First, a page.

A recent study from Finland found that that eating a moderate amount of berries may increase HDL (good) cholesterol and reduce blood pressure. The high levels of antioxidants in berries, known as polyphenols, are believed to contribute to this increase in heart health. In the Finnish study, participants ate a variety of berries including strawberries, raspberries, bilberries, lingonberries, black currants, and chokeberries. Don’t forget blueberries when making your smoothies – blueberries are another delicious and antioxidant-rich berry.2


Spinach


Spinach contains high amounts of lutein, folate, potassium and fiber. Other leafy greens such as kale, chard, arugula, and collard greens are also great choices to reduce your risk of heart disease.3 Make sure to include a variety of greens in your salads, on your sandwiches and in your soups.


Legumes


Satisfy your daily dose of fiber, plus Omega-3 fatty acids, calcium and soluble fiber with legumes. Choose from lentils, chickpeas, black and kidney beans to name a few. Top a salad with legumes, make a burrito, add them to soup or eat them alone. A well-rounded, plant-based diet is sure to include the above-mentioned heart healthy foods. Try to include them in your meals whenever possible, experimenting with a variety of recipes whenever you can. With proper planning, every meal can include at least one of these powerfully healthy ingredients and help you on your journey to better health.

Footnotes: 
  1. http://www.whfoods.com/genpage.php?tname=foodspice&dbid=5
  2. Erlund, Iris, et al. Favorable effects of berry consumption on platelet function, blood pressure, and HDL cholesterol. Am J Clinical Nutrition, Vol. 87, No. 2, 323-331, February 2008
  3. http://www.cnn.com/2009/HEALTH/03/23/best.foods.for.your.heart/index.html

Help Prevent Obesity with Positive Changes

Photo: Woman in Workout Gear

by Tandis Bishop

With a brand new year right around the corner, it’s the perfect opportunity to introduce healthy, positive changes into your life and help reduce your risk for obesity. Eating plant-based foods as often as possible is one of the best things you can do, not only to help prevent obesity, but also for your health and well-being in general. Here are some helpful guidelines to assist you in creating well-balanced, plant-based meals.


In a typical day, try having:


  • 5 to 6 ounces of whole grains
  • 2½ to 3 cups vegetables
  • 2 cups fruits - fresh is best
  • 5 to 6 ounces of plant-based protein

Helpful guide on grains and proteins:


1 ounce of whole grains = 1 slice of bread, ½ cup cooked rice or pasta, or cooked cereal. Sources of grains include: quinoa, brown rice, soba noodles, oatmeal, whole grain noodles, millet, buckwheat, sprouted whole-grain bread. 1 ounce of protein = ¼ cup beans, ¼ cup tofu, 2 Tablespoons hummus (garbanzo bean dip), 1 Tablespoon nut butter or ½ ounce of nuts. Sources of plant proteins include: beans, lentils, tofu/tempeh and other soy products, nuts and seeds or nut butters. To increase your protein intake, you can also add vegetarian and vegan protein supplements to shakes and smoothies, also available at Down To Earth. In fact, higher protein intake is recommended by dietitians to help facilitate weight loss.2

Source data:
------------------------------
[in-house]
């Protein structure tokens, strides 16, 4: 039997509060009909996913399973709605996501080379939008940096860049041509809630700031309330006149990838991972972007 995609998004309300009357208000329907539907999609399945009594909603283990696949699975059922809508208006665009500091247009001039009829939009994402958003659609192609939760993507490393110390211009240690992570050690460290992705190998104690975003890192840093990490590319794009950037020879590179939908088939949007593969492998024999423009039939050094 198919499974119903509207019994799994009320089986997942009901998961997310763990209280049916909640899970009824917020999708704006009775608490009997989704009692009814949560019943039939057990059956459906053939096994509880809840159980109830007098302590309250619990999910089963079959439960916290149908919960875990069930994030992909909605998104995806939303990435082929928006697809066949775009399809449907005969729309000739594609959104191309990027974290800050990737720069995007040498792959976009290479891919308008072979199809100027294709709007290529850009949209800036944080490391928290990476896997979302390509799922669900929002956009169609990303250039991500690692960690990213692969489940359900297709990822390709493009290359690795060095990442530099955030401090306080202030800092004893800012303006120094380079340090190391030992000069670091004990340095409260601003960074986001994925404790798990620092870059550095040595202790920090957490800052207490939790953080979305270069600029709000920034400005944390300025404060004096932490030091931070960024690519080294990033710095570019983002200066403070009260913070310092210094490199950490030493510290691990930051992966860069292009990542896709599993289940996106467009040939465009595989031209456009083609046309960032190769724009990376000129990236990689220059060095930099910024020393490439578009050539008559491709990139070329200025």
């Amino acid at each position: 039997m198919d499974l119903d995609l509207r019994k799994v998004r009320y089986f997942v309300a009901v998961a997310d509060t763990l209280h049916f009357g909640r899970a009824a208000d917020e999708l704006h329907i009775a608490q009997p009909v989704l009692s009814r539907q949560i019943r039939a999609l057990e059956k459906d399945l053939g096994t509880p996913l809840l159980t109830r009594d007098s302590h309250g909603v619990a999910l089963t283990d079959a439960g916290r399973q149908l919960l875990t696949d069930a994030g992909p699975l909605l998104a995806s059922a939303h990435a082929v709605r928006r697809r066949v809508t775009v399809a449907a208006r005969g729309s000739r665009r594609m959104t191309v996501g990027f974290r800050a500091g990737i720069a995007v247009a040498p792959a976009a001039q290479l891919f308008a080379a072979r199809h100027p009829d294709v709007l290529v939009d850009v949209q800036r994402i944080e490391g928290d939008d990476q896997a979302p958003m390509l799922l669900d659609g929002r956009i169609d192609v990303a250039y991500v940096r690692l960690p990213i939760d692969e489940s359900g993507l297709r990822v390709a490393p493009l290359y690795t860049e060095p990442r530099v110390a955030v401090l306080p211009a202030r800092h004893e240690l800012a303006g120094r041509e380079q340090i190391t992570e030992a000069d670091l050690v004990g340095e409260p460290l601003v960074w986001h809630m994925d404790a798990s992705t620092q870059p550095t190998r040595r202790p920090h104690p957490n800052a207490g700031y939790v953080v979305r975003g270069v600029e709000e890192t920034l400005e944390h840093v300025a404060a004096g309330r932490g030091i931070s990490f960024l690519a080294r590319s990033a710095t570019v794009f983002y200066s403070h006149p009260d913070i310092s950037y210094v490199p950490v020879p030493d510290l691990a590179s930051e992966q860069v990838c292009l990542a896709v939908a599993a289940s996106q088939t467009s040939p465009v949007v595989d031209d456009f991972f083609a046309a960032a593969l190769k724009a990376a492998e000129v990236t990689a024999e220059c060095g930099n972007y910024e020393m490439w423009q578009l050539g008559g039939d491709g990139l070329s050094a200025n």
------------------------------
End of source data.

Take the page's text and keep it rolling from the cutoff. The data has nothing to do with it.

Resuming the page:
Other helpful tips:


Essential Food Groups: Fruits, Grains, Vegetables, Protein and Dairy


  • As recommended by USDA MyPlate: Make half of your plate vegetables and fruits, a quarter protein, and make the remaining quarter whole grains.
  • Low-fat or non-fat dairy products such as Greek yogurt can also assist in weight loss, as it is high in protein and contains beneficial bacteria.
  • Portion control is important. Eat smaller meals every 3-4 hours so you don’t get too hungry and overeat at your next meal. A great tip is to buy child-size plates, no bigger than 7 inches. Psychologically, we think we have more food if our plate looks full—we will consume smaller portions, but our brains will think differently.
  • For snacks, have a protein and carbohydrate together, as it will keep you full longer and maintains your blood sugar levels (i.e. apple with peanut butter or almond butter, or carrot sticks with yogurt dip).

Meal Ideas:


Breakfast: Protein shake: 1 cup of fresh or frozen fruit, 1 to 2 scoops of protein powder, 1 cup unsweetened almond milk or water, 2 teaspoons raw honey, handful of fresh spinach or kale. (Endless combinations: try dates to make it sweeter, alternate your greens, try different fruits, or even add ½ of a fresh avocado for a mild creamy texture. Some protein powders are sweetened with stevia or xylitol so it will already add plenty of sweetness to your shake) Oatmeal: whole grain oatmeal topped with ½ cup of your favorite fresh fruit, such as berries. Lightly toast sunflower seeds and almonds to go along with it for some added protein. Lunch: Bean burrito: made with black or pinto beans, fresh tomatoes, olives, lettuce, and salsa in a whole-grain tortilla. Hummus or avocado sandwich/wrap along with added mushrooms, onion, carrots, zucchini, or bell pepper in a whole-grain tortilla. Dinner: Okinawan sweet potato and sautéed tofu with stir-fry vegetables. Lentil stew with lentils, onions, garlic, brown rice, tomatoes, carrots, spinach, and spices. Quinoa salad: prepare quinoa and toss into a salad, including bell pepper, cucumber, parsley or cilantro, tomatoes, carrots and green onions. Add seasoned tofu or tempeh and sprinkle toasted pumpkin seeds on top along with some fresh lemon juice and olive oil.